Location

St. Louis, Missouri

Session Start Date

4-2-1995

Session End Date

4-7-1995

Abstract

More than 5,400 persons were killed during the great Hanshin earthquake that occurred early in the morning (5:46 a.m.) of January 17, 1995. About 90% of the dead, most of which were aged persons, were crushed under wooden houses and other residential buildings damaged by the strong shock. People could not escape falling ceilings and furnitures because they were still in their sleep. In addition, the shock produced by the active fault directly under the area was very sudden. Markedly heavy damage was concentrated in the approximately 500m wide belt region lying between the Rokko base rock zone and the soft ground and reclaimed land zone along the sea shore (Figs. I ,2). Japan Meteorological Agency (JMA) assigned to this zone an intensity of Vll, the highest scale in the Japanese intensity scale. This was the first time in Japan that the intensity of VII, which approximately corresponds to X and higher in the modified Mercalli scale, was assigned to any region of earthquake damage.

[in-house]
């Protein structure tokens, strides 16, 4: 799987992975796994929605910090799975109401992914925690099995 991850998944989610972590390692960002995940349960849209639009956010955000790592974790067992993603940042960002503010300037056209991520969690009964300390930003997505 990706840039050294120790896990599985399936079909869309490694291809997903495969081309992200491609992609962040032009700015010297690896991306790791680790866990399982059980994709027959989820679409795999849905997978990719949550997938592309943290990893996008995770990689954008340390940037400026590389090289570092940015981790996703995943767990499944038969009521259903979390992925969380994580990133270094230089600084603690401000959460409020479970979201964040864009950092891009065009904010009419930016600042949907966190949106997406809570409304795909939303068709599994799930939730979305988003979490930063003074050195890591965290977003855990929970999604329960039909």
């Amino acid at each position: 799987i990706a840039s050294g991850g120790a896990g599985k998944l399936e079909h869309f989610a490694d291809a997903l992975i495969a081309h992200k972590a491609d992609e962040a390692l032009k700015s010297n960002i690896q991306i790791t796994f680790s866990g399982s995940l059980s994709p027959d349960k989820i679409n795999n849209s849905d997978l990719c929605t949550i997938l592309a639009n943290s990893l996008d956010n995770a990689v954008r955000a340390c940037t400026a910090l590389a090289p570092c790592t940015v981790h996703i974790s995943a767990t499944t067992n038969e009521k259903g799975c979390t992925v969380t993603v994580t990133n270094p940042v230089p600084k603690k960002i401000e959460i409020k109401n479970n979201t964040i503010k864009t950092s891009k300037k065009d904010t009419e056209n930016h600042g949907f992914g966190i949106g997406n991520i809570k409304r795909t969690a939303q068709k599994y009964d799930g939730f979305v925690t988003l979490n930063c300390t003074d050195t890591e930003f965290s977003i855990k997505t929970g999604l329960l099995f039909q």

Department(s)

Civil, Architectural and Environmental Engineering

Appears In

International Conferences on Recent Advances in Geotechnical Earthquake Engineering and Soil Dynamics

Meeting Name

Third Conference

Publisher

University of Missouri--Rolla

Publication Date

4-2-1995

Document Version

Final Version

Rights

© 1995 University of Missouri--Rolla, All rights reserved.

Document Type

Article - Conference proceedings

File Type

text

Language

English

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Apr 2nd, 12:00 AM Apr 7th, 12:00 AM

Preliminary Report on the Damage of Buildings and Houses due to the Great Hanshin (Kobe) Earthquake of January 17, 1995

St. Louis, Missouri

More than 5,400 persons were killed during the great Hanshin earthquake that occurred early in the morning (5:46 a.m.) of January 17, 1995. About 90% of the dead, most of which were aged persons, were crushed under wooden houses and other residential buildings damaged by the strong shock. People could not escape falling ceilings and furnitures because they were still in their sleep. In addition, the shock produced by the active fault directly under the area was very sudden. Markedly heavy damage was concentrated in the approximately 500m wide belt region lying between the Rokko base rock zone and the soft ground and reclaimed land zone along the sea shore (Figs. I ,2). Japan Meteorological Agency (JMA) assigned to this zone an intensity of Vll, the highest scale in the Japanese intensity scale. This was the first time in Japan that the intensity of VII, which approximately corresponds to X and higher in the modified Mercalli scale, was assigned to any region of earthquake damage.